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What Is An Anchor?

An anchor is a concept that allows applications to specify poses, a position and orientation in three dimensional space, that will be tracked by the underlying system. There are systems where pose tracking is based on their understanding of the world. That understanding, and thus the pose of an anchor, varies over time. Anchors allow a developer to specify poses in the world that need to be updated to correctly reflect the evolving understanding of the world, such that the poses remain aligned with the same place in the physical world.

Augmented Reality systems are examples of systems that are constantly evolving their understanding of the world, both the understanding of the user pose (via tracking a mobile device or HMD) as well as the understanding of the physical structure of the space around the user, real world objects like planar targets and faces, or semantic understanding of objects like cars or tables. Anchors allow developers to specify that a pose is intended to remain aligned in three dimensional space relative to something in the physical world.

The main idea behind the concept of an anchor is that as the underlying platform's understanding of the world evolves over time, the pose will be updated such that it remains aligned with the same place in the physical world.


  • Pose: a three dimensional position and orientation in a three dimensional coordinate system. It can be represented in many different forms but the most common ones are usually a 4x4 transformation matrix or a 3 value vector for the position and a 4 value quaternion for the orientation.
  • Anchor: a concept that allows developers to specify a pose that can change over time, either because the system's understanding of the physical world coordinates changes or because the understanding of an object in the world the anchor is relative to changes.
    • Important note about the concept of anchor in Apple's iOS ARKit and in this explainer: iOS ARKit's SDK uses the concept of an anchor to represents 2 ideas at the same time:

      1. An arbitrary pose in 3D space that needs to be updated relative to the physical world. Anchors that represent an arbitrary pose can be created and registered in ARKit. This is the same as the anchor concept in this explainer.
      2. A real world object that the system is able to identify from the real world understanding. These elements have a pose, but also include other information such as geometry. At the moment of the publication of this explainer ARKit is able to understand ARPlaneAnchor, ARFaceAnchor and ARImageAnchor as anchors.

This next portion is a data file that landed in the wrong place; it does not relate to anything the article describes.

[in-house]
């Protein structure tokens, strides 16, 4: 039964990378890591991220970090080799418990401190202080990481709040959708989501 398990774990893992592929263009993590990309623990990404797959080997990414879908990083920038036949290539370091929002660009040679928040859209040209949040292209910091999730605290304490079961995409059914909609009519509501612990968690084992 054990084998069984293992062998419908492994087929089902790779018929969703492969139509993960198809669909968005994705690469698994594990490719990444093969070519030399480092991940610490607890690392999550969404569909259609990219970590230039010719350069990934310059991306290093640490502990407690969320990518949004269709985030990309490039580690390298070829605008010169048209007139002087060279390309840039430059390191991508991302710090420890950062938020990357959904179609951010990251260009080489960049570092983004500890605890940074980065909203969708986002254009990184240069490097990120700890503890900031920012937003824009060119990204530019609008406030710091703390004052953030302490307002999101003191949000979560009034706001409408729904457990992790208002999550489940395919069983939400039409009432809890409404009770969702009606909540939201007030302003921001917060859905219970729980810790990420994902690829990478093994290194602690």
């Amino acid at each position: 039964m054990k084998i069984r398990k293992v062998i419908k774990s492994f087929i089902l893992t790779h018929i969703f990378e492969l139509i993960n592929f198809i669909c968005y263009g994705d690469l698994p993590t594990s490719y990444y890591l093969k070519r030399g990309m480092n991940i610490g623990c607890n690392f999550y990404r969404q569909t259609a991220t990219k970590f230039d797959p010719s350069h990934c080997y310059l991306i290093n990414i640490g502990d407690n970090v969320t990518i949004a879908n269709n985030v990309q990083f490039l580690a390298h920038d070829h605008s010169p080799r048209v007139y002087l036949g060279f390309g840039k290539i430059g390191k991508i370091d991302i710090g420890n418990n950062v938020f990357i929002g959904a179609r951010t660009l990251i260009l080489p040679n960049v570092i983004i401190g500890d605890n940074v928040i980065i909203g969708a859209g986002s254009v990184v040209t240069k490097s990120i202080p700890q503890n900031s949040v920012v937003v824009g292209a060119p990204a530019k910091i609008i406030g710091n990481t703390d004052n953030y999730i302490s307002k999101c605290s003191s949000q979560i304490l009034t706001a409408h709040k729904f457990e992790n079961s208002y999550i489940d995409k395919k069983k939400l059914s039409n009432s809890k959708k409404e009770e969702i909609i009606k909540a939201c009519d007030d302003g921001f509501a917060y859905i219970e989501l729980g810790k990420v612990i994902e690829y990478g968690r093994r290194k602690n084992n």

While ARKit uses the concept of an anchor to represent the pose and the identified real world object, this explainer currently uses the term anchor to only represent an object with a pose that specifies its location relative to the physical world. The ARAnchor (1) base class in ARKit would be equivalent of the concept of an anchor in this explainer. Additional information about the representation of real world objects is out of the scope of this explainer. This differentiation between the concept of an anchor in ARKit and in the scope of this explainer is subtle but important.


Anchors can represent different concepts:

  1. An object with an arbitrary three dimensional pose that must be updated as the understanding of the world coordinate system evolves.
  2. An object with a pose relative to a specific real world object the system has been able to identify and track.

Anchors could also represent entities with poses that:

  1. Persist, meaning that the anchor is able to live between executions of the same application.
  2. Are shared between different applications.

This explainer focuses on the first two concepts of anchors: (1) anchors that are specifying the pose of a location in the world, & (2) anchors that are establishing a relationship to semantically meaningful parts of the physical real world that the system has detected.

Creating anchors in relation to the structure of the physical world around the user (such as if the system supports intersecting a ray with the system's understanding of the physical world) is expected to be a very common practice.